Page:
Matt Kartozian-US PRESSWIRE

USC Football: Previewing Arizona's Offense

A year ago, the Arizona Wildcats were underachievers with struggling head coach Mike Stoops and star quarterback Nick Foles. Now, insert Rich Rodriguez and Matt Scott and take a look at the nation’s fifth most potent offense in terms of yardage and despite a 4-3 record, they are a dangerous, overachieving team that is ahead of schedule.

In just about every offensive category, the Cats are tit for tat with Oregon and they’ll serve as the perfect appetizer for the Trojans’ defense before the November 3rd showdown at the Coliseum. But by no means that does make the Wildcats less of a challenge for the Trojans, especially with the Zona Zoo ramped up for their season’s biggest home tilt.

Arizona leads the nation in first downs, and are tops in the Pac-12 in plays, total yards, passing yards, gains of 10+ yards, gains of 20+ yards, trips to the red zone and helmet combinations for a team not based in Eugene.

They put up 617 yards on Stanford, and in a two-week stretch put up 83 points against teams ranked No. 18 in the AP Poll. Yet somehow, someway, Arizona began 0-3 in the Pac-12 and are without a doubt the best three-loss team in the nation.

For the Wildcats, it all starts in the passing game, where Matt Scott has really impressed in his first year as a starter. Scott, a senior out of Corona Centennial, has been a perfect fit for Rich Rod’s offense as a dual-threat quarterback, even though he’s a far better passer than Pat White was at West Virginia.

In the game at Stanford, Scott threw the ball a record 69 times, or 21 more times more than USC’s number of plays against Colorado if you’re keeping track at home.

What Scott has been able to do efficiently, especially compared to the USC passing attack, is spread the ball around to all of his receivers, as eight different receivers have caught at least 10 passes and nine have caught a touchdown pass.

Wideouts Austin Hill and Dan Buckner are a solid one-two combo at the top of the stat sheet for the Wildcats, and they bring different styles to the Cats’ passing attack. Hill is your prototypical Wes Welker slot receiver, while Buckner is the traditional do-it-all Arizona receiver that they’ve put out for years.

Depth could be an issue this week at receiver however, with two targets being bit by the injury bug. Both Terrance Miller and Johnny Jackson are listed as questionable after they both missed the Washington game with ankle injuries. Together they’ve combined for 31 catches and nearly 300 yards, and while it didn’t stop Arizona against the Huskies, Scott is going to have to throw the ball plenty to beat the Trojans and will need all of his horses.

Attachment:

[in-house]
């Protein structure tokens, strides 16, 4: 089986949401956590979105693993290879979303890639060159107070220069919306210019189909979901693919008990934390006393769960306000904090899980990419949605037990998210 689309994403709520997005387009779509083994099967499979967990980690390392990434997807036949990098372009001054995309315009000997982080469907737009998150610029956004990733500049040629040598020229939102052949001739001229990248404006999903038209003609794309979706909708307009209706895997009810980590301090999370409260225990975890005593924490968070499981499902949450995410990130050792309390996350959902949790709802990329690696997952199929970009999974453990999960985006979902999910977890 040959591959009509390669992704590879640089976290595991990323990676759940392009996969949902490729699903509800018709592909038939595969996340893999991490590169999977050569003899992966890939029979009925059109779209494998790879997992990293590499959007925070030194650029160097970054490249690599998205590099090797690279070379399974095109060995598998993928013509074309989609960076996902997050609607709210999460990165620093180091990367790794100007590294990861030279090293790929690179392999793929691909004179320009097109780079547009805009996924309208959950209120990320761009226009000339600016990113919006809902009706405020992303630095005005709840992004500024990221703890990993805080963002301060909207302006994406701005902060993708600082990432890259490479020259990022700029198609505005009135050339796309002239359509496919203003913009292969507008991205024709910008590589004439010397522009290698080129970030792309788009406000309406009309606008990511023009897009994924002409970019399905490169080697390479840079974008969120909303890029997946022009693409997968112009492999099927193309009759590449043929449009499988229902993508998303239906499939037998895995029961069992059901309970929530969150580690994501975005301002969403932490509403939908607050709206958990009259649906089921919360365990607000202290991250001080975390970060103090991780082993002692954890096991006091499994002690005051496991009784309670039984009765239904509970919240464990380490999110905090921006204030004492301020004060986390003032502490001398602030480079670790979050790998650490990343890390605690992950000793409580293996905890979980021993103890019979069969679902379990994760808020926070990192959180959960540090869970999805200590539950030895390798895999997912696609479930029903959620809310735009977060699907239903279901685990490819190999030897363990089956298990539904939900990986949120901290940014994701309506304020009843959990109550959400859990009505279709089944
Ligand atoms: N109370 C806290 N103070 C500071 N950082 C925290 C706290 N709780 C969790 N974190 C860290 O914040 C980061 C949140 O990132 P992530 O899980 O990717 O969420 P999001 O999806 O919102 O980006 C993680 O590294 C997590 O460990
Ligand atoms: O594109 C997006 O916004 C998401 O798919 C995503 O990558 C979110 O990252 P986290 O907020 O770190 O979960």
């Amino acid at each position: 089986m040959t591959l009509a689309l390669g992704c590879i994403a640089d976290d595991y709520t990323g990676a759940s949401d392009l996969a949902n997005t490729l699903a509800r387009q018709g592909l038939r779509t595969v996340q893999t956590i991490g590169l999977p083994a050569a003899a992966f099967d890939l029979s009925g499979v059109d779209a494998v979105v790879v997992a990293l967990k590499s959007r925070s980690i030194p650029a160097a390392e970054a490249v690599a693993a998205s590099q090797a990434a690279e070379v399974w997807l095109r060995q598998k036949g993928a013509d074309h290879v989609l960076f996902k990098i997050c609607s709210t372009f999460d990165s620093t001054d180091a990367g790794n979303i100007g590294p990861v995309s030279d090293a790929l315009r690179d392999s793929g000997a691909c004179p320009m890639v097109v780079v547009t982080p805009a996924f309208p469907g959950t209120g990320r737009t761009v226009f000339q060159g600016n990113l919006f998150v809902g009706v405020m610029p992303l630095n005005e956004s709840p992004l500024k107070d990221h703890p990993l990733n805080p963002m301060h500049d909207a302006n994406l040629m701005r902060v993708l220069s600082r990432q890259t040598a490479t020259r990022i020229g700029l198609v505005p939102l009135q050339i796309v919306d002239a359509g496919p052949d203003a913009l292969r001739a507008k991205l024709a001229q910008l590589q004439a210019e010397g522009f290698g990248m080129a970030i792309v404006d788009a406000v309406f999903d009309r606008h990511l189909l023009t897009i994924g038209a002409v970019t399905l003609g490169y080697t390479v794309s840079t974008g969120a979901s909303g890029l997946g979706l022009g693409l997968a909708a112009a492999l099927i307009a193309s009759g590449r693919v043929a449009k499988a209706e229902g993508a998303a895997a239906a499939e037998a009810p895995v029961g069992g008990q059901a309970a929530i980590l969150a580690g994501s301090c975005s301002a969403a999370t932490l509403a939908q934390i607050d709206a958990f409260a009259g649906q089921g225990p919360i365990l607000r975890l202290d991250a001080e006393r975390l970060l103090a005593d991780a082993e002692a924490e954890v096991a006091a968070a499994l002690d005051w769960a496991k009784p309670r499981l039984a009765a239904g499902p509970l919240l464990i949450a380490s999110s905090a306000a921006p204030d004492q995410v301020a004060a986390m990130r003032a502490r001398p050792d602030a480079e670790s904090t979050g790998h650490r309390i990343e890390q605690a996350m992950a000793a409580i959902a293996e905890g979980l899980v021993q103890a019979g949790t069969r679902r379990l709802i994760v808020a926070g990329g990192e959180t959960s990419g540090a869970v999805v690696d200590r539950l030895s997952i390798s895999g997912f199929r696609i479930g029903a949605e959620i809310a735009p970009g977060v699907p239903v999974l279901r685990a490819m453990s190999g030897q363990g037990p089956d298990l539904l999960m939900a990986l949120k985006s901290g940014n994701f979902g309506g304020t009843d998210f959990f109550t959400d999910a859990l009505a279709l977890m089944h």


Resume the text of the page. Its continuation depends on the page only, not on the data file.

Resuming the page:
For as pass-heavy as the Wildcats seem with Matt Scott under center in the gun, at the end of the day, it’s still  a Rich Rodriguez offense rooted in the zone-read option as only the originator could draw it up. Rich Rod’s done a stellar job adapting his scheme to his personnel, meeting his players half way and keeping aspects of the air-raid offense that Sonny Dykes’ instilled at Arizona from 2007 to 2009.

Judging on his debacle in Michigan, Rich Rod looks like he may have finally learned how to begin a coaching tenure, even if it includes a couple of heartbreaking losses to Oregon State and Stanford.

But alas, Arizona isn’t exactly a one-trick pony on offense. Last week against Washington, the Wildcats ran the ball 49 times and put up 277 yards on the Huskies.

Running back Kadeem Carey has been a big surprise in the conference, entering the upper echelon of the Pac-12’s elite runners including UCLA’s Johnathan Franklin and Stanford’s Stepfan Taylor. Through seven games, Carey has 842 rushing yards and his 11 touchdowns are second only to Oregon’s Kenjon Barner in the conference.

Arizona’s offensive line hasn’t been a liability to date, they’re in the middle of the pack in sacks allowed, but an ankle injury to senior center Kyle Quinn could prove to be a hinderance. According to Vegas, the center position is the second most valuable behind quarterback, and looking back at USC’s game with Stanford in September with Khaled Holmes, it’s hard to argue that.

Quinn missed the Washington game along with Miller and Jackson, and even though they were able to have success, keep in mind that the Huskies’ defensive line couldn’t penetrate a slice of swiss cheese. USC’s defensive line has been the anchor of the defense and the Trojans are co-leaders in the conference in terms of sacks, so we’ll find out early if Quinn’s potential absence will play a big role.

As of today, both Kyle Quinn and Terrence Miller are listed as both questionable and as starters on Arizona’s depth charter,

Arizona’s Projected Offensive Starters:
WR Dan Buckner #4
SLOT Richard Morrison #8
LT Mickey Baucus #68
LG Chris Putton #62
C Kyle Quinn #76
RG Trace Biskin #72
RT Fabbians Ebbele #73
TE Drew Robinson #87
QB Matt Scott #10
RB Ka’Deem Carey #25
FB Taimi Tutogi #31
SLOT Austin Hill #29
WR Terrence Miller #18

Note: Arizona lists 13 starters on their depth chart.

Tags: Arizona Wildcats Football USC Trojans

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